Job application process needs a shake-up at many employers

Applying with CV and unstructured interview unfair
Two female students walking on the stairs in a campus building
Smiling students having a conversation
Alexander Santos Lima

You're looking for the best person for the job, but you end up with someone you 'click' with. That might not seem like a problem, but the 'nicest' applicant isn't always the best candidate. Research from EUR shows that many employers need to completely restructure the application process to ensure equal opportunities. "You need to structure the process, from the job advert to the job interview," says labour and organisational psychologist Janice Odijk.

Discrimination is still common in recruitment. A name that sounds Dutch on a CV is 30 to 50 percent more likely to receive a positive response than a name that sounds foreign. Odijk says: "People are often unaware that they are discriminating. But it's something we all do. If you positively evaluate someone who resembles you, it automatically gives a good and (self-)confident feeling. We know this from psychology."

"This has to do with social identity, an important source of someone's self-image. It's very normal to evaluate someone who resembles you more positively. However, during a recruitment process, it shouldn't be about the gut feeling of the evaluator. It should be about the qualities of the candidate."

By reducing this subjectivity of the evaluator, you can ensure equal opportunities for everyone. Labour and organisational psychologists Janice Odijk, Annemarie Hiemstra, and Marise Born from Erasmus University Rotterdam have investigated this.

Janice Odijk talks about her research on stage at Studio Erasmus.
Psychologist Janice Odijk on stage at Studio Erasmus.
Arie Kers

No cover letter, but a questionnaire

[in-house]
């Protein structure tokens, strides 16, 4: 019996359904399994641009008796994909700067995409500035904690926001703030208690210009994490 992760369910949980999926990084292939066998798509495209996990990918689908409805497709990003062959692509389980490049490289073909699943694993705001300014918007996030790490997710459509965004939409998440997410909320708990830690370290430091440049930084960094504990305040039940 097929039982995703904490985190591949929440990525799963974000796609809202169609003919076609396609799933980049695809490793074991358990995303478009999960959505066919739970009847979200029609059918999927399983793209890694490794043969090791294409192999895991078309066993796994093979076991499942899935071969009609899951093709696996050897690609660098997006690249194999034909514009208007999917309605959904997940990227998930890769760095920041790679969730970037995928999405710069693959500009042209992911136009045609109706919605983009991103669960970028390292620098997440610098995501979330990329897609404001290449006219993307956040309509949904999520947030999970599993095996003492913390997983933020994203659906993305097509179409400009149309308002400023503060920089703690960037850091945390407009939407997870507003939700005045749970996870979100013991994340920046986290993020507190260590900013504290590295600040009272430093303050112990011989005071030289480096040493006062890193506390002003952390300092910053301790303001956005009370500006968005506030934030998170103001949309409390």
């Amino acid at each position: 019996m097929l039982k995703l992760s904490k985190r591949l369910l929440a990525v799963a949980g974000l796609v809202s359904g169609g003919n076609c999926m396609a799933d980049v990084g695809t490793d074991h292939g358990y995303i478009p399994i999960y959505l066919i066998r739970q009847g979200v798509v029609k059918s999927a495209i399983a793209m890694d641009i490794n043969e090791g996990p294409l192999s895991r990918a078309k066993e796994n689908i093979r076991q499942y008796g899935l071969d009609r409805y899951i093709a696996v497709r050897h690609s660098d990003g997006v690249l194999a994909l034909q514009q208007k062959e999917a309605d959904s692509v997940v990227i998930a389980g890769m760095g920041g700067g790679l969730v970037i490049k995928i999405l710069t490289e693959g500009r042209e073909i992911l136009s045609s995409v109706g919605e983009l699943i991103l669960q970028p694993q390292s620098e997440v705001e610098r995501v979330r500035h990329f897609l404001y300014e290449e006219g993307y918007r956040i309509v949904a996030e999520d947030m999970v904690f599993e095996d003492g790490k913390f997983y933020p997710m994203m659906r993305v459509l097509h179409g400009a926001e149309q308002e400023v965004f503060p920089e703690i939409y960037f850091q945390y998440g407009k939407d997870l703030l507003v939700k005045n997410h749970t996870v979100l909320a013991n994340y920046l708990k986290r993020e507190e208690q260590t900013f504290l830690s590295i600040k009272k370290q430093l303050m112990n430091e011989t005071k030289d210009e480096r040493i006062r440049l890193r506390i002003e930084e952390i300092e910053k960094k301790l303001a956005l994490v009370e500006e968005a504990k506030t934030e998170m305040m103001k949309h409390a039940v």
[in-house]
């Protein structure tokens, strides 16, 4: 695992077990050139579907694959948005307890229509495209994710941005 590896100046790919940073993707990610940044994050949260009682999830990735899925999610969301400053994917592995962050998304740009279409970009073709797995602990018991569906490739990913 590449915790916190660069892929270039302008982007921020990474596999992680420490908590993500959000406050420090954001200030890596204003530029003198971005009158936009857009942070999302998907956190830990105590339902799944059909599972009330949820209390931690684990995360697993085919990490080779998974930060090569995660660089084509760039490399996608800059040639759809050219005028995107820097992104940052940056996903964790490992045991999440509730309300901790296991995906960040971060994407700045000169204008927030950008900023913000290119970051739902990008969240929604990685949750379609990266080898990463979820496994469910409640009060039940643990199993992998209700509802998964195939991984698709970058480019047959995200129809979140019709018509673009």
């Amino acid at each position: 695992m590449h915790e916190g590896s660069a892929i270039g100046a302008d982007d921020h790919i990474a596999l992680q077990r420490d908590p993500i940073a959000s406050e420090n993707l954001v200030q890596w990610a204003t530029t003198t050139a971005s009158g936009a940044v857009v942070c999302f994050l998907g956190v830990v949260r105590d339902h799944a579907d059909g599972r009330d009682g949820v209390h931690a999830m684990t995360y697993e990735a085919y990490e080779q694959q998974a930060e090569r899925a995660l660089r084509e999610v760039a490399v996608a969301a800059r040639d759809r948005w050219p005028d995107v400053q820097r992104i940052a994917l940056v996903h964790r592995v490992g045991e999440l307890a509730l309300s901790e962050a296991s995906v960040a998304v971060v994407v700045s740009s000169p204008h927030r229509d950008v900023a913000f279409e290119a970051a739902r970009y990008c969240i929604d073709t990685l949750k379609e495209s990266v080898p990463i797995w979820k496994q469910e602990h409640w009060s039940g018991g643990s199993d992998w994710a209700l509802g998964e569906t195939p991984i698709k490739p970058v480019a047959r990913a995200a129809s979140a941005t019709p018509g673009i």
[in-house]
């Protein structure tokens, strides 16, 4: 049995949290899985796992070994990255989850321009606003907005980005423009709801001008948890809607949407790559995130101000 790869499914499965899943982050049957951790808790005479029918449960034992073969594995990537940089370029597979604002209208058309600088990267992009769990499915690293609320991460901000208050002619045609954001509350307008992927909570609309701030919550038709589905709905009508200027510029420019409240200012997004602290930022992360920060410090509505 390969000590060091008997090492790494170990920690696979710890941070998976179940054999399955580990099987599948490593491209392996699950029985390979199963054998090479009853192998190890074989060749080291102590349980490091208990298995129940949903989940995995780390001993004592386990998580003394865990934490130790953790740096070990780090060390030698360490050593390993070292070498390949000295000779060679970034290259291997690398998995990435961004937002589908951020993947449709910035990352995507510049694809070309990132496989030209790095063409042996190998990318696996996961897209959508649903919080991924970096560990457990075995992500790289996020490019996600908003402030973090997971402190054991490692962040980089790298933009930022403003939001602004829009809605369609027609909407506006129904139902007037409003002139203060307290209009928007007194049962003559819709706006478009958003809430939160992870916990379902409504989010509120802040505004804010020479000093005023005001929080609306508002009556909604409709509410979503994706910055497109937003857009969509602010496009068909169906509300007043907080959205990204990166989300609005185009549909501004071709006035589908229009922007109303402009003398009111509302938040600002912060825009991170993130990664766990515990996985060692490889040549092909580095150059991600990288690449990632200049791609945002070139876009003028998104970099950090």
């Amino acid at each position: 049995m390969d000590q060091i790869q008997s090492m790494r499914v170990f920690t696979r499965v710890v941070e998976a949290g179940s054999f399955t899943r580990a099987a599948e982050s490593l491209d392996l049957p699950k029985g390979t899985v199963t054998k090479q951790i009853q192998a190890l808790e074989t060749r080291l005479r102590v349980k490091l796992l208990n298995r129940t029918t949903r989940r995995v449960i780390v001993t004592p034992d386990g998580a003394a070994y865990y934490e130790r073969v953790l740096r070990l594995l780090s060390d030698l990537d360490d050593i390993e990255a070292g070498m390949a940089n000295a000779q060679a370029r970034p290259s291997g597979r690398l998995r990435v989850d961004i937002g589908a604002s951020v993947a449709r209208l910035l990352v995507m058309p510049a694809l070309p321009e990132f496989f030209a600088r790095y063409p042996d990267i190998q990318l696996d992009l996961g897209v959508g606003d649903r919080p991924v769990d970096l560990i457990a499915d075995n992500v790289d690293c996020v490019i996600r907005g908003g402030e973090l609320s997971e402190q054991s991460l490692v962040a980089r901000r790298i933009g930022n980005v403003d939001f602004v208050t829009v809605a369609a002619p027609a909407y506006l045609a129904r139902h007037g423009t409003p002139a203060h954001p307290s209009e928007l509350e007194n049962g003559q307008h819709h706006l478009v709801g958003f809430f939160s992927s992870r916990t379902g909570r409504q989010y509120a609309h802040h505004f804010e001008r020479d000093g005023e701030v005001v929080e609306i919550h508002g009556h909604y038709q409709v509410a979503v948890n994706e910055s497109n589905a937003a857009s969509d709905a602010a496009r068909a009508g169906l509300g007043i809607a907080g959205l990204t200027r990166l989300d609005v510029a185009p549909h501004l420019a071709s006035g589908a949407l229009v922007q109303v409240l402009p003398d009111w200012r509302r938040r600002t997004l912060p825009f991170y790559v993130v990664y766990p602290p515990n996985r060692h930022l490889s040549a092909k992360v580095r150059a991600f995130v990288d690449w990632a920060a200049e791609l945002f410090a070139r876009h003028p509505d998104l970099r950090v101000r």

The most important aspect of making the recruitment process fairer is treating everyone equally. Two key tools are recommended for this:

  1. Objective selection
  2. Structured interview

Often, individuals pick up a job description that has been sitting around and dust it off. However, this isn't the optimal choice. It's crucial to first establish a clear job profile and then write a job description based on that profile.

"Usually, a specific number of years of work experience is requested. Yet, there is no evidence suggesting that someone with 5 years of work experience performs better than someone with 2 years of experience. People often assume that extensive years of experience in a particular field suffice. It's one of many misconceptions about what can predict suitability for a position. However, what this individual has actually accomplished or learnt speaks volumes more about their qualities and suitability. Someone with fewer years of work experience may possess precisely the knowledge, skills, and abilities required for the role," explains Janice.

From the profile, a standard questionnaire is created. All candidates respond to these questions beforehand. "Sending a CV is unnecessary. You specifically inquire about the competencies required for the role. A CV frequently contains irrelevant details such as place of residence, age, and hobbies. The fact that you enjoy skiing adds negligible value to most positions."